(a) Sample 24 well plate showing four test cements and how they affect bacterial planktonic growth. Note the wells that do not contain cement are positive and negative controls. (b) These two tests show different results. The opaque test well indicates considerably more growth of bacteria compared to the clearer solution
The results indicated a distinct pattern with respect to planktonic growth, with some cements inhibiting bacterial growth in the media, in some instances reducing the bacterial load to a degree comparative with the negative control. This was most frequently noted with the zinc oxide-containing cements. In contrast, Multilink had very little effect on bacterial inhibition; in some cases it even appeared to promote bacterial growth compared to the positive control (bacteria grown without cement in media), as expressed in Figs. 3.11, 3.12, and 3.13.
Graph showing mean and standard deviations relating planktonic growth of Aggregatibacter actinomycetemcomitans (Aa) with the test cements and controls. TBNE TempBond NE, PIC Premier Implant Cement, ML Multilink Implant cement, ZnP Fleck’s, TB TempBond. Positive control—media/bacteria only; Negative control—media only (Reproduced with permission from John Wiley and Sons: Raval et al. (2014). © 2014 Wiley Periodicals, Inc.)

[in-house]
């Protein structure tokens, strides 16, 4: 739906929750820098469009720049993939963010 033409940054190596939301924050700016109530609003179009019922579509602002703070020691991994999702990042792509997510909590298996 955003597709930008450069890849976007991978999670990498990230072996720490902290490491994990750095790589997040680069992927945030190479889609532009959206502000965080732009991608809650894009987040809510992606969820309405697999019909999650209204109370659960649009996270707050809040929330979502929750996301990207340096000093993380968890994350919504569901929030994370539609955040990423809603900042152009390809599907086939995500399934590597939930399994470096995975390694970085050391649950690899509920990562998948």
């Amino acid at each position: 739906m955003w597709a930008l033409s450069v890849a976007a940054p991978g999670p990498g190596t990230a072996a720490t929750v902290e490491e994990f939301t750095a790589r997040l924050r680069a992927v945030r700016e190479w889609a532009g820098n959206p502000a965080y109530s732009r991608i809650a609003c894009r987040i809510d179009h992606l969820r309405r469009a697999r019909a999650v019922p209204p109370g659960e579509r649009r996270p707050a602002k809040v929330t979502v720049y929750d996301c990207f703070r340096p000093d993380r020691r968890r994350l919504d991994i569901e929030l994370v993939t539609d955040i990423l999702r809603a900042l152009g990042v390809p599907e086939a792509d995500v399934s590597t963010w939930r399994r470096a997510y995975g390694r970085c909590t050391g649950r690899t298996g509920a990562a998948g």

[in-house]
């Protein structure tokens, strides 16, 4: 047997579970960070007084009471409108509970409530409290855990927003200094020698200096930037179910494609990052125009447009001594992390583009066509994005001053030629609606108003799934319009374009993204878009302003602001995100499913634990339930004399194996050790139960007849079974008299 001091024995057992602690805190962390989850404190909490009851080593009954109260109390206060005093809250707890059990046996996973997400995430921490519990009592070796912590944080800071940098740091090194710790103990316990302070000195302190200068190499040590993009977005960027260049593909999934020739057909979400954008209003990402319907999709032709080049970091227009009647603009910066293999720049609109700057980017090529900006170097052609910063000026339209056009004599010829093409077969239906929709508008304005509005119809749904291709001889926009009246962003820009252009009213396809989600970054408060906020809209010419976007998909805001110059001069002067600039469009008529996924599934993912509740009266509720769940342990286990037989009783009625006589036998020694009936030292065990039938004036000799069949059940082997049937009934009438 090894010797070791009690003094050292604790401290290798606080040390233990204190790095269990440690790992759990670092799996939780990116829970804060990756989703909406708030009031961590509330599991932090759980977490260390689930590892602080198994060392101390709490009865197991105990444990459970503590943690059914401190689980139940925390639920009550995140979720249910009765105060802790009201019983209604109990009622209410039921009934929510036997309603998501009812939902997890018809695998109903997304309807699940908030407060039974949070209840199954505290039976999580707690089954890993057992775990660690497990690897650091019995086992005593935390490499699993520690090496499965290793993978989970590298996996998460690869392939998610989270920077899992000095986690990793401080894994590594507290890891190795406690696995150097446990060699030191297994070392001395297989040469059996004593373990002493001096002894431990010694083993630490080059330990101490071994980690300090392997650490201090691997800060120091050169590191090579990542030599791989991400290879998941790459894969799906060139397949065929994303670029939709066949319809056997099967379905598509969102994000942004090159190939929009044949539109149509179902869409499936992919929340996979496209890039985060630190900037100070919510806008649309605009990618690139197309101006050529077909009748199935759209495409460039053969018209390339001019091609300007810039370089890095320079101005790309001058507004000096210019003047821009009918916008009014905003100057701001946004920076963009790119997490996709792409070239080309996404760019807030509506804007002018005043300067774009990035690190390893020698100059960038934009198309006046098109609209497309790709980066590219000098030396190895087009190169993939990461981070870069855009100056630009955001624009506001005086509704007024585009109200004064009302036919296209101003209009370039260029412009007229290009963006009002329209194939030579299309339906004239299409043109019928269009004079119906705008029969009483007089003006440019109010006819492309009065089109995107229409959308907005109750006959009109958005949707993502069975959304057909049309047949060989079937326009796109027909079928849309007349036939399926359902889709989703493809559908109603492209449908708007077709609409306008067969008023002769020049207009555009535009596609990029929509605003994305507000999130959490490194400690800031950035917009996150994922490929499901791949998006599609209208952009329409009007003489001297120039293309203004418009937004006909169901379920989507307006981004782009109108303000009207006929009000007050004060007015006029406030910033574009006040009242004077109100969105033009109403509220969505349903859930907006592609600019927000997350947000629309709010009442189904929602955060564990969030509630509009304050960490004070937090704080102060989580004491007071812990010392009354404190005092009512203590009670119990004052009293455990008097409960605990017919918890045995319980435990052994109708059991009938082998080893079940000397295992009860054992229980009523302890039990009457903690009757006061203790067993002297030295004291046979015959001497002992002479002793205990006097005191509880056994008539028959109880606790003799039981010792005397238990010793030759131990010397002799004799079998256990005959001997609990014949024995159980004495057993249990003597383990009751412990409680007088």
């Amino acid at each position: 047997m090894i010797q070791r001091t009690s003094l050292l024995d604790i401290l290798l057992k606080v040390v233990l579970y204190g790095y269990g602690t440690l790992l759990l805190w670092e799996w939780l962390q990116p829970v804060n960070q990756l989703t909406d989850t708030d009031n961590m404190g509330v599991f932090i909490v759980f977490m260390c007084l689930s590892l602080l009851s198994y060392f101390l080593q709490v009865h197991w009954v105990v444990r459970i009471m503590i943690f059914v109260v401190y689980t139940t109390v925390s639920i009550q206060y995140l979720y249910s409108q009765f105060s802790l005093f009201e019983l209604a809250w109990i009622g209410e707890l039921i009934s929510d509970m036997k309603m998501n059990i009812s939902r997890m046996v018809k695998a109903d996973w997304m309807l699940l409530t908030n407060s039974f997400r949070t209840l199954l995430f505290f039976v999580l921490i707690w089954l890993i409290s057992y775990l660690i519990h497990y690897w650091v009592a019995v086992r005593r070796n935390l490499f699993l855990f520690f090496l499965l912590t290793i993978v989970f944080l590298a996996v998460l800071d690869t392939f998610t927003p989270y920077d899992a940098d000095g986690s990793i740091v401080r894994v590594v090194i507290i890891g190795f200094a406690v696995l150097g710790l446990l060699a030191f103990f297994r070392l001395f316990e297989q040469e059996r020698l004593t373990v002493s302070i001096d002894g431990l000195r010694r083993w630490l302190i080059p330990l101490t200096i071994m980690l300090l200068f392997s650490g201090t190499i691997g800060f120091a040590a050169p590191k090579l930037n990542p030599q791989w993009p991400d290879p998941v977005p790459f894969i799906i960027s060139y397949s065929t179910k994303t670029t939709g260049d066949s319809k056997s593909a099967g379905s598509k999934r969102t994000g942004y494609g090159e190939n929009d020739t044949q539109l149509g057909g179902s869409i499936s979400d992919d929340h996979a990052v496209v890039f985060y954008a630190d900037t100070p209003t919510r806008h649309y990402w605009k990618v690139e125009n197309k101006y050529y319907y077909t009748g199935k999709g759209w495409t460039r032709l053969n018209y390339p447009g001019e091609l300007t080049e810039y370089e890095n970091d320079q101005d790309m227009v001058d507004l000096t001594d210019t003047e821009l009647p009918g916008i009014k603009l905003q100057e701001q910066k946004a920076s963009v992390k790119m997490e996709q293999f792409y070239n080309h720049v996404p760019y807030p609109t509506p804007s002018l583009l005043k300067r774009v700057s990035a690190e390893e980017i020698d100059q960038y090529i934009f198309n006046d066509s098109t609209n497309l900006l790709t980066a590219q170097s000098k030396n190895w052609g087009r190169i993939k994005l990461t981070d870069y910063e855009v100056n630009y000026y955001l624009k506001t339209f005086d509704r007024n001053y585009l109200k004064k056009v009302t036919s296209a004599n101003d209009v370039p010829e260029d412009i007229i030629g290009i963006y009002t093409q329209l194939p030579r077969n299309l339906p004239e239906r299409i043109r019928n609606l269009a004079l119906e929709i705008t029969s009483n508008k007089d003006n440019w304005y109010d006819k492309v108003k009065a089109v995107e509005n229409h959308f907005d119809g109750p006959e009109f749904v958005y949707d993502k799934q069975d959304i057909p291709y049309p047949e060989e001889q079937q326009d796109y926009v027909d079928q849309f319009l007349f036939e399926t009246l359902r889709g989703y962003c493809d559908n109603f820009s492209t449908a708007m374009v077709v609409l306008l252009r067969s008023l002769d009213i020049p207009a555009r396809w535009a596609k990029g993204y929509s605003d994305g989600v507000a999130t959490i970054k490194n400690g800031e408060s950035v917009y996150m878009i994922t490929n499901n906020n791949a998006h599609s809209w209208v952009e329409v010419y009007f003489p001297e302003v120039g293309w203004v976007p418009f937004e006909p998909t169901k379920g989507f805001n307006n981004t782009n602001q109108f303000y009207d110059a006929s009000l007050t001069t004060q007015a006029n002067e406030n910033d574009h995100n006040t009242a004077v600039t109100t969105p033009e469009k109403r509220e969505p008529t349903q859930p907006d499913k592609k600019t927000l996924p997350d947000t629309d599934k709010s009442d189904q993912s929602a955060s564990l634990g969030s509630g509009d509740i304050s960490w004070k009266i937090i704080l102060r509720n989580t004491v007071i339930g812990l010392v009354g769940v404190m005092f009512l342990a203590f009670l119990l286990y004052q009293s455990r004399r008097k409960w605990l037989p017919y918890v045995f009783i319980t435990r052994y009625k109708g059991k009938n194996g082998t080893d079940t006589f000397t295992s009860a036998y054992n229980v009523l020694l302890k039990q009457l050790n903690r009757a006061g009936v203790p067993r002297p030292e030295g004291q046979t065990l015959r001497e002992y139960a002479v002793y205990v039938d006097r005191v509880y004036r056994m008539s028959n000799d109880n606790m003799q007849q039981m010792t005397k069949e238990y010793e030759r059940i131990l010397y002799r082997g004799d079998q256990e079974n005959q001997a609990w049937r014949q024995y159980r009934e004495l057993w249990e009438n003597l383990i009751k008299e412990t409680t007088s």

Graph showing mean and standard deviations relating planktonic growth of Porphyromonas gingivalis (Pg) with the test cements and controls (Reproduced with permission from John Wiley and Sons: Raval et al. (2014). © 2014 Wiley Periodicals, Inc)